Talented at drawing, Nolan spent many hours working as an artist (including a stint at Hallmark Cards in Kansas City), still enthralled with pulps such as Black Mask, Weird Tales, and comics, especially Jack Kirby’s output. Movies eventually became his greatest enthusiasm, and for years he attended several a week. Being in L.A. only added to his interest in all forms of genre, from Noir to horror to Science Fiction.
Once established in L.A., he stumbled across a fresh new writer named Ray Bradbury, becoming an instant convert. Seeking Bradbury out, by 1952 he had learned enough about him to compile his first serious book, Ray Bradbury Review.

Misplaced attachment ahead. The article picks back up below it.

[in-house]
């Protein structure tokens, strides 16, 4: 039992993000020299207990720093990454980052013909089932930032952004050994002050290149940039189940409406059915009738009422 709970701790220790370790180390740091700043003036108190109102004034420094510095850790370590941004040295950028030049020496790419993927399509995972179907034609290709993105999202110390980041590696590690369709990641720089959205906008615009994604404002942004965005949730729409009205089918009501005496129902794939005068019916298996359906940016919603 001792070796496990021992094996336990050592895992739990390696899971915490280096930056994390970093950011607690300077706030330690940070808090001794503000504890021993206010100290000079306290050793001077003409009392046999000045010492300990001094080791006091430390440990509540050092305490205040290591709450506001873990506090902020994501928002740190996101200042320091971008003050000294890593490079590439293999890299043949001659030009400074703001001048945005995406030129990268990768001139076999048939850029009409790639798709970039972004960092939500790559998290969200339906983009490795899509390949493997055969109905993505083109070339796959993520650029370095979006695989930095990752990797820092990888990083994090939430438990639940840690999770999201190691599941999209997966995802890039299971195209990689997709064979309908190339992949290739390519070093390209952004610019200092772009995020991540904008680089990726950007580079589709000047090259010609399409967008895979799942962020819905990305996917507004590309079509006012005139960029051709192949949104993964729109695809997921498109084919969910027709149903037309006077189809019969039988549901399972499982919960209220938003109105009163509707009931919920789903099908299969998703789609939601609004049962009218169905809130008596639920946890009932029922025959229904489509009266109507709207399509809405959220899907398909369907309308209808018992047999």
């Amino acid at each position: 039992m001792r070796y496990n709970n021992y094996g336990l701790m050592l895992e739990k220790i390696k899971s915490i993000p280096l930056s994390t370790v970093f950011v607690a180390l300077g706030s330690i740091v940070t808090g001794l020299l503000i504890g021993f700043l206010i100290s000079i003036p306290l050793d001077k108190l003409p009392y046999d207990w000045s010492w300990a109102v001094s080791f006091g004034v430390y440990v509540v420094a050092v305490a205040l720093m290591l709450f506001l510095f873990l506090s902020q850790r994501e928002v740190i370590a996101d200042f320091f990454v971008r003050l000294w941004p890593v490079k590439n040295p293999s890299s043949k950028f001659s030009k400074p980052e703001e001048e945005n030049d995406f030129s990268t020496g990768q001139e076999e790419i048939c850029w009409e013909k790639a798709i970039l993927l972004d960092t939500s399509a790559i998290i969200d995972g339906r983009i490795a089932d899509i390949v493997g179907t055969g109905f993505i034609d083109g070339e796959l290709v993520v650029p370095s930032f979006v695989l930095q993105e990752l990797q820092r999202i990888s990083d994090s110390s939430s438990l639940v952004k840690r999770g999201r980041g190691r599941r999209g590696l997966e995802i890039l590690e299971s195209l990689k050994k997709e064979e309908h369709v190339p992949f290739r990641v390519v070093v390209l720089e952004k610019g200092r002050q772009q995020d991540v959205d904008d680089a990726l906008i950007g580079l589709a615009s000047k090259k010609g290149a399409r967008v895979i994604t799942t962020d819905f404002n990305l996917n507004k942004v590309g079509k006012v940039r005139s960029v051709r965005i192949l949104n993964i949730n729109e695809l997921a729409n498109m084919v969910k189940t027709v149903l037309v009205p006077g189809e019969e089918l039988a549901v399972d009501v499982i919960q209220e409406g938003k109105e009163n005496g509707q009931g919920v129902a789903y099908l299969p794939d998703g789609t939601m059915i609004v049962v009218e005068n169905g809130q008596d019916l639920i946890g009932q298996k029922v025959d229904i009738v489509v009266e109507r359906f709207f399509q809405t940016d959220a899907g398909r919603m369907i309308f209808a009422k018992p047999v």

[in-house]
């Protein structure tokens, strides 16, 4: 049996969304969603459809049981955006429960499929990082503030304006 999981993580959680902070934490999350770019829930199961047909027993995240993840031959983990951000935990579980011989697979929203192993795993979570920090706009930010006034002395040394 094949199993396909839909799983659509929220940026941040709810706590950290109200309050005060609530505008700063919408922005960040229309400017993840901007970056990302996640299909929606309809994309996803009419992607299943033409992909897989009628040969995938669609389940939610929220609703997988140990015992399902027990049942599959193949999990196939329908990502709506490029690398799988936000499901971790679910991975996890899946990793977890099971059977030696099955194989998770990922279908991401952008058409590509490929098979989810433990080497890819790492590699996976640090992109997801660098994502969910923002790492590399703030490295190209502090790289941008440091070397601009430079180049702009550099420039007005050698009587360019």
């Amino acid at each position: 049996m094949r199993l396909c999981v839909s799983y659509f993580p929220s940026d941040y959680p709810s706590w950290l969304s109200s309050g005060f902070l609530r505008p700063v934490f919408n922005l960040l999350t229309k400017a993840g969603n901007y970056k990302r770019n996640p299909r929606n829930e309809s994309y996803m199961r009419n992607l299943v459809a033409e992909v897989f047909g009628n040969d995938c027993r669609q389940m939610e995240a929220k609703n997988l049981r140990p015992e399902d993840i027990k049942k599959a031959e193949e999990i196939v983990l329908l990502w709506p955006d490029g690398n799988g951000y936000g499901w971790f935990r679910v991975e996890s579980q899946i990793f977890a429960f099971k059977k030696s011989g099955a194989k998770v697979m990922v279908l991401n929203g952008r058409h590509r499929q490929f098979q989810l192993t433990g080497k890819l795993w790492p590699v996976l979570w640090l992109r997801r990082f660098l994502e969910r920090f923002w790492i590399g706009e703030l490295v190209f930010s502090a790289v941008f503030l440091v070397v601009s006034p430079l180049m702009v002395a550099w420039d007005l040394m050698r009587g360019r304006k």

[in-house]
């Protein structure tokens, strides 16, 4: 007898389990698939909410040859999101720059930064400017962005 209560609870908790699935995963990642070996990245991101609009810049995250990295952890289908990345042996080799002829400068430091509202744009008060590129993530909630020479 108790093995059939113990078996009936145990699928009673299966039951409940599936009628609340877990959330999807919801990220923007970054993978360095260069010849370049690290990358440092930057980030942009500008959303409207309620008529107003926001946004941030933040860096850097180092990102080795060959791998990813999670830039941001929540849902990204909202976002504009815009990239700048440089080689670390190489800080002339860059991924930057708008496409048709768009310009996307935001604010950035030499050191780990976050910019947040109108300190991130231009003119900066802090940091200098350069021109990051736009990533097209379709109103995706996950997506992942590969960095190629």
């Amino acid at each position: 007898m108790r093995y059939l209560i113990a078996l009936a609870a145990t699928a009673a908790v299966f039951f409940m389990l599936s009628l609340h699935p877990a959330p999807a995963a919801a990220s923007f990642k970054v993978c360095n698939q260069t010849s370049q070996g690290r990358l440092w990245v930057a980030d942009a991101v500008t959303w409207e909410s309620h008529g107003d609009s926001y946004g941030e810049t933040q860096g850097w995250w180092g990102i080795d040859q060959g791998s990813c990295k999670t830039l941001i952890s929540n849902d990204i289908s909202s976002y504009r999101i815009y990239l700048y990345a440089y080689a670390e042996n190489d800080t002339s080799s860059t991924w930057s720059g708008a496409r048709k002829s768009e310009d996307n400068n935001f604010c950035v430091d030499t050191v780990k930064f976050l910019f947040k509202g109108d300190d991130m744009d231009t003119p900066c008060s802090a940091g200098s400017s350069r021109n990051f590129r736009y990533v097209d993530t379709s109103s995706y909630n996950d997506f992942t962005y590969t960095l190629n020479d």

It contained a mix of art, stories, and nonfiction, including pieces by writer Chad Oliver and Bradbury. After a few years of doing art, active semi-pro fanzine work, and other fan-related organizing, Nolan made his first big professional sale, “The Darendinger Build-Up” to Playboy, and decided he wanted to be a writer full-time. Around this time, Bradbury introduced Nolan to the man who would become his best friend for ten years, until his untimely death, Mr. Charles Beaumont. Beaumont, Nolan, Richard Matheson, George Clayton Johnson, Chad Oliver, Charles E. Fritch, Kris Neville, John Tomerlin, Mari Wolf, and several others eventually comprised “The Group”, meeting to discuss stories and hang out together.